The amount of hats a freelancer has to wear is enough to open up a hat shop. Nay, a hat franchise.
A freelance web developer is also a receptionist and a marketer. A freelance writer is also an office manager and a salesman. These roles are not in the job description, but you'll soon find out that when it comes to freelancing, the job description is a bit vague.
Use the following hacks to accomplish some of those pesky duties you didn't see in the fine print.
Bringing Up The Budget
Like politics, religion and post-2002 Adam Sandler movies, money often makes for a very uncomfortable conversation topic. Broaching the subject can trip many freelancers up, but it’s something that must be established before anyone can move forward.
The project budget should be discussed during your first substantial conversation with the client.
First, ask about the client’s business.
Then ask about the problems they need solving.
Then tell them exactly how you are going to solve their problems and improve their business.
Then ballpark the cost.
By first explaining to the client how you’re going to solve their problem and then discussing payment, you’re making it much harder for the client to walk away or balk at the estimate. At this point in the conversation the client is already envisioning what their business will look like with your help. The budget is now secondary to the results.
How to Deal With Unresponsive Clients
If a client has gone AWOL after expressing interest in your services or initiating a project, break out your wand and cast The Magic Email. Composed by web developer Kurt Elster, The Magic Email is a supernatural collection of words that, when written in the correct order, can revive cold leads and dead deals.
I recommend reading Elster’s website for a more in-depth exploration of what this email is capable of, but if you want to save yourself some time, here is The Magic Email:
Since I have not heard from you on this, I have to assume your priorities have changed.
It’s up to you how to frame this sentence. For example, you could write:
Because I haven't heard back from you, I am assuming that your priorities have changed, and I’m not sure whether you still wish to continue with the project.
This email puts the ball in the client’s court while removing any unnecessary emotional undertones. It’s simple, effective and professional.
How to Get a Client To Pay You (before resorting to legal action)
Unresponsive clients are pesky little critters, but unresponsive clients who owe you money are at the top of the bad client food chain. When a client owes you money, The Magic Email may not cut it, but fortunately, there are other methods a shrewd freelancer can employ to collect what is rightfully theirs.
First, try the following series of communications.
Assuming you’ve already sent an invoice, send an email reminder to the client hinting at potential late charges. Keep the tone in your message friendly, despite the overwhelming urge to switch on Caps Lock and go to town.
If that doesn’t work, send a second reminder and a second invoice with the late charges.
If that doesn’t work, send a third reminder hinting at the possibility of legal ramifications.
And if that doesn’t work, locate your client on social media and publicly write that you’re trying to reach them. Public accountability can be a stern motivator.
If none of this works, give JustTellJulie a shot. For a 19 percent commission, Julie will call the client on your behalf and politely request payment. Julie thinks of herself as your accounts receivable virtual assistant, not a debt collector and her uber-politeness is surprisingly effective at guilt-tripping the client into coughing up what's owed. If she doesn’t collect the money, she doesn’t take a commission.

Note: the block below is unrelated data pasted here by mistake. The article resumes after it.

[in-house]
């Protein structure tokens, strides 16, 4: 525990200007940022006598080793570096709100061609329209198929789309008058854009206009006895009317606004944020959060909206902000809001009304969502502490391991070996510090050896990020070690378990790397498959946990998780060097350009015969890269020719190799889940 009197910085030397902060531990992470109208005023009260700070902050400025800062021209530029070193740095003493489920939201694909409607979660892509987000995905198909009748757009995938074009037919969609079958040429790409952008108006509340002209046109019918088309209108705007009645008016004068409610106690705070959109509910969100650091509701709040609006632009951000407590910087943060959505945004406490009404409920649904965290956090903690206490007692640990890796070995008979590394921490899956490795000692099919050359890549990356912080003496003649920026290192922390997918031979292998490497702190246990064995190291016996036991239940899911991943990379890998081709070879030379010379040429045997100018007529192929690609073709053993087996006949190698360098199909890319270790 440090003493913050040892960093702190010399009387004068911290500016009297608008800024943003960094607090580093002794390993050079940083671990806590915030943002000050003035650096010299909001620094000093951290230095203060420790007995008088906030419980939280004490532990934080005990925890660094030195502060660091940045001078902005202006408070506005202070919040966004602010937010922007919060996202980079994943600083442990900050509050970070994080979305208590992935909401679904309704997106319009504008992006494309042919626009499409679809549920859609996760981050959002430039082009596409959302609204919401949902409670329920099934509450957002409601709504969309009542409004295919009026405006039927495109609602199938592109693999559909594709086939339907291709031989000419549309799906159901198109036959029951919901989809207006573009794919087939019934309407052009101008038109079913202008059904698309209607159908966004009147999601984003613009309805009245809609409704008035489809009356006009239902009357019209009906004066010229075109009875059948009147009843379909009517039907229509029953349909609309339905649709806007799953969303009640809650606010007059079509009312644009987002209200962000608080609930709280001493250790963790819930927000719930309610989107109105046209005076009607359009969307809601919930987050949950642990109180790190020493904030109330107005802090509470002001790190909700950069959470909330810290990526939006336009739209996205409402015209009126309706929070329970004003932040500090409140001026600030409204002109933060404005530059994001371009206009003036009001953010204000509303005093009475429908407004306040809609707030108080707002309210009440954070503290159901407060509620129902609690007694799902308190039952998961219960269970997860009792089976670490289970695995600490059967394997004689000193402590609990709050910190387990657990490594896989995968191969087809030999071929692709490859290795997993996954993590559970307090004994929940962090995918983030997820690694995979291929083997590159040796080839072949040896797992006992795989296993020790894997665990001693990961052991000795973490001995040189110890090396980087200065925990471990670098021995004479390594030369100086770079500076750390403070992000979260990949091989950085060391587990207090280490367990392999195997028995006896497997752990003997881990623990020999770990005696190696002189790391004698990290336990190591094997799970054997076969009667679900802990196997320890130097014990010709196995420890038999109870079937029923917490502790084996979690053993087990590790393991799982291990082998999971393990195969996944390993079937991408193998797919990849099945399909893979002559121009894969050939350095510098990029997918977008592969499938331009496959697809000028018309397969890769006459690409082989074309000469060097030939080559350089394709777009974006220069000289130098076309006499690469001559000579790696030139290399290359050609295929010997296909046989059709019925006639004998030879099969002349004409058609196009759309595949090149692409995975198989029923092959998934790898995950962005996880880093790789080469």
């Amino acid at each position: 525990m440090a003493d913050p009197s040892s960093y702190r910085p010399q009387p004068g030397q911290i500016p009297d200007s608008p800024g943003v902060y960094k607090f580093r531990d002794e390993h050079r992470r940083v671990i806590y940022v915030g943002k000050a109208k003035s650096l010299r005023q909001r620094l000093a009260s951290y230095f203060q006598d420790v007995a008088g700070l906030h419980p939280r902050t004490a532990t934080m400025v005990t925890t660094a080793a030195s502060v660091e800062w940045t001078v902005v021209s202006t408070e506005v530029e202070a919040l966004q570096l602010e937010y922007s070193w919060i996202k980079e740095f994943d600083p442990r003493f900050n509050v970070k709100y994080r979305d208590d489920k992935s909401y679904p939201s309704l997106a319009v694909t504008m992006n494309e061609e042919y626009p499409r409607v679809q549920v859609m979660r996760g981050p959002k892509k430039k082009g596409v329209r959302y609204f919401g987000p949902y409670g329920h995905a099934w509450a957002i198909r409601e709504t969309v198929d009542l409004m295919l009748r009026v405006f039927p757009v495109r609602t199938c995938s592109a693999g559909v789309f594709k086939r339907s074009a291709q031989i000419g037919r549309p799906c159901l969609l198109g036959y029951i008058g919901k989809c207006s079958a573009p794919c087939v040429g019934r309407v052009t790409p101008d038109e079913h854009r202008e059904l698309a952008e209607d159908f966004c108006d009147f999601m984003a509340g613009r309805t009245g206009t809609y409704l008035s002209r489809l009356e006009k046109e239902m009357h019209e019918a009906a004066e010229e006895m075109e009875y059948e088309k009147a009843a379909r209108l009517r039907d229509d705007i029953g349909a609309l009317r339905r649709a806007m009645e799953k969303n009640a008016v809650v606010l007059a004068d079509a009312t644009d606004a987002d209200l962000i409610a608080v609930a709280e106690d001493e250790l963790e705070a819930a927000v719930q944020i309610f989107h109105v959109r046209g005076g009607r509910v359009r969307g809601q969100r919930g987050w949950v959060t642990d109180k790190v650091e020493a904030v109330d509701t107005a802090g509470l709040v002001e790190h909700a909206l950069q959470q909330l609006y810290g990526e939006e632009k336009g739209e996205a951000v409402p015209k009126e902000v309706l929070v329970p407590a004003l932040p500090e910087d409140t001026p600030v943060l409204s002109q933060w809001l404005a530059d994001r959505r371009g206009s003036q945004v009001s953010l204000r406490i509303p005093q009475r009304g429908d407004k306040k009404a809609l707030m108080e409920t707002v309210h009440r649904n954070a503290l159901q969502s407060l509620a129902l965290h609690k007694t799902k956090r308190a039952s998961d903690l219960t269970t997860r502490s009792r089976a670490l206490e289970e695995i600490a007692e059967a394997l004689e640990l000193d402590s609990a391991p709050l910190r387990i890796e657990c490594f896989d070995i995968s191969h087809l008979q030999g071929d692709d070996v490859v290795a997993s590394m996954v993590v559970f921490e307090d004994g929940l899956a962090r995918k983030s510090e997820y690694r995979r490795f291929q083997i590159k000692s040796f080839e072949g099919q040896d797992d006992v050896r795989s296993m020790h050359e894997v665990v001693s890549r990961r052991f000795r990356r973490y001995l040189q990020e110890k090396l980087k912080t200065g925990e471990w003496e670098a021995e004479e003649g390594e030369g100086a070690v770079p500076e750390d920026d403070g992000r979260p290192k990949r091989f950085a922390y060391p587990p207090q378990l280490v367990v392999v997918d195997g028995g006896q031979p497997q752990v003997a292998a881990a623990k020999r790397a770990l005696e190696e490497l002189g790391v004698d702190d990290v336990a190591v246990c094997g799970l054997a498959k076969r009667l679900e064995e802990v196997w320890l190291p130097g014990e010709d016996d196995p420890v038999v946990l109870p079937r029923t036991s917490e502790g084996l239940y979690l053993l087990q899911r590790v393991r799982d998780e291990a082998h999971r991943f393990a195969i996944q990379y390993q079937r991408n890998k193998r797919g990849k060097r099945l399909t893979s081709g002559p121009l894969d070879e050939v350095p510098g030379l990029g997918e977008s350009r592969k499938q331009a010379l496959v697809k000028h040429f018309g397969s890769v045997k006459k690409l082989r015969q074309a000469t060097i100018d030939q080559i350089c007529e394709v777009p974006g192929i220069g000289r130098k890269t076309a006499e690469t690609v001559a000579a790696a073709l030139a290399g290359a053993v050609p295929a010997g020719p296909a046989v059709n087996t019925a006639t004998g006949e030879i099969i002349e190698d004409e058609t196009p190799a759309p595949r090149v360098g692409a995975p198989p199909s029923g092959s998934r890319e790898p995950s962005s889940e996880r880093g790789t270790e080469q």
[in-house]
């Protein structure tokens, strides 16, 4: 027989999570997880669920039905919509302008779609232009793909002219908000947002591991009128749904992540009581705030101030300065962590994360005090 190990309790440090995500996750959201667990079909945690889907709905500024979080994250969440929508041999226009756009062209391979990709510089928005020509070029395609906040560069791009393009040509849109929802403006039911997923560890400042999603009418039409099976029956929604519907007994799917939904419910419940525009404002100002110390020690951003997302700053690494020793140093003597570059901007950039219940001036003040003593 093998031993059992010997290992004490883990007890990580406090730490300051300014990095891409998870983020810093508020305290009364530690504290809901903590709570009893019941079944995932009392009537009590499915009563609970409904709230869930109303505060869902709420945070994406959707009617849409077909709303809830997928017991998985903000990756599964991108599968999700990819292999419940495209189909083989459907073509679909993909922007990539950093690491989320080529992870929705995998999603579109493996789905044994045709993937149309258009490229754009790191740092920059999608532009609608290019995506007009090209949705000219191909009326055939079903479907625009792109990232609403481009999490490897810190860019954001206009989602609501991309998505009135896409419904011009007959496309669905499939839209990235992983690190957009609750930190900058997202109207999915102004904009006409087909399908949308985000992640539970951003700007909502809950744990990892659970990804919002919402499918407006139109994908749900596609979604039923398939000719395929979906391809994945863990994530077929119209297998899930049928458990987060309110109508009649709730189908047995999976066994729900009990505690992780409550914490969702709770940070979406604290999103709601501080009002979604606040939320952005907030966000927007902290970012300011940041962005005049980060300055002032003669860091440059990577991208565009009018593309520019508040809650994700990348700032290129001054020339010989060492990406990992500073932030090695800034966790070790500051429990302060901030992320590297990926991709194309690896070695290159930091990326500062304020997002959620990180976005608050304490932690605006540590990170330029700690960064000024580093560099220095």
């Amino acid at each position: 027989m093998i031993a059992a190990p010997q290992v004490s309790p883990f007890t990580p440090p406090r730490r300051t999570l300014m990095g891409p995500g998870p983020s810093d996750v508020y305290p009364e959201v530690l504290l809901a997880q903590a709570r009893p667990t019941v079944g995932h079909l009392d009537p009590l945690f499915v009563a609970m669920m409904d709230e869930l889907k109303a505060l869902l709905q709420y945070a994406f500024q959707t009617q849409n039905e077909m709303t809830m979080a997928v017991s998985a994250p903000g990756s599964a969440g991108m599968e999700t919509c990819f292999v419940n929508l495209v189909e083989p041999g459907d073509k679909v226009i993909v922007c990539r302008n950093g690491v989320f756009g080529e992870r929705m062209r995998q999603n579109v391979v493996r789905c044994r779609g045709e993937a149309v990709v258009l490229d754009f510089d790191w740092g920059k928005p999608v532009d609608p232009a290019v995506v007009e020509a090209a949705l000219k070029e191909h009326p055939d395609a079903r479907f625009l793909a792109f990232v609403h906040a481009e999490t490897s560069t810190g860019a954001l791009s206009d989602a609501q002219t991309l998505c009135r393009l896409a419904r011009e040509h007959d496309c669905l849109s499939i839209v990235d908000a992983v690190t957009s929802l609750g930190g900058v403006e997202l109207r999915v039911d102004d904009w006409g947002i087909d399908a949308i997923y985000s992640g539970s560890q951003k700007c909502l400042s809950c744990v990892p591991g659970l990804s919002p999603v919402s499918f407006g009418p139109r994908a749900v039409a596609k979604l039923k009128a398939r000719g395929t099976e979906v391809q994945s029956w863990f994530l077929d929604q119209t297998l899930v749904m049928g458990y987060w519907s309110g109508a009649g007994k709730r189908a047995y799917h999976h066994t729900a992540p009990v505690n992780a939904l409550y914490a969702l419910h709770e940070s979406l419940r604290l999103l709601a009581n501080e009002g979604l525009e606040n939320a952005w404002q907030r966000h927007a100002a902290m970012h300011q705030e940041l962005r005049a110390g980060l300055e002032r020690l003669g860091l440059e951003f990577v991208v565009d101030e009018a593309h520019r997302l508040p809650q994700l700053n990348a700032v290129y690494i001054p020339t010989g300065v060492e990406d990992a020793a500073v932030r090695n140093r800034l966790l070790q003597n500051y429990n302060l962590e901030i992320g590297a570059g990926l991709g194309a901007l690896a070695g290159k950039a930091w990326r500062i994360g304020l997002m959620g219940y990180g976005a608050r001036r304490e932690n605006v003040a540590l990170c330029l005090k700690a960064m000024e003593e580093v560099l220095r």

How to Find High-Paying Clients
As a freelancer, you’re free to work with small businesses and major corporations, young entrepreneurs and eccentric millionaires. While it’s important to be firm about your rates, targeting clients who have substantial capital – and are read to spend it on worthy investments – can net you higher pay.
So how do you find such a client?
See who is advertising and where.
Browse through the phone book, magazines, newspapers and online publications. Note which businesses are advertising, and find out how much it cost the business to place that advertisement.
Some businesses will spend $5,000 a year on ads. Some will spend $30,000. If you identify a business within your target market that maintains a meaningful advertising budget, they might be worth pursuing.
Learn to Say No
The word “no” has a singular beauty.
Can you do this for free? No.
Can you do this for half of what you normally charge? No.
Can you do this even though it was not in the agreed upon terms? No.
It might sound counterintuitive, but learning to say no will help you avoid bad clients, time-sapping projects and other professional hurdles.
Understand Client Doublespeak
This is another time-saving hack that will help you avoid unproductive situations. Rather than diving head first into any and every potentially promising job, understanding client doublespeak can help you anticipate the true nature of a client or an assignment.
(The following are generalizations. Don't sue me.)
Clients looking for "ninjas" will try to get a lot of work out of you for cheap. Similar to clients looking for "rockstars,” ninja-seekers will pay you in flattery and praise rather than dollars.
Clients who need something done “urgently” are already past deadline. And now they're pulling you into their vortex of drama.
Clients who tempt you with the "possibility of more work in the near future" probably can't pay you much for the work they need in the present.
Clients who say that "it's a simple job for the right person" don't have a clue how simple or complicated the job is.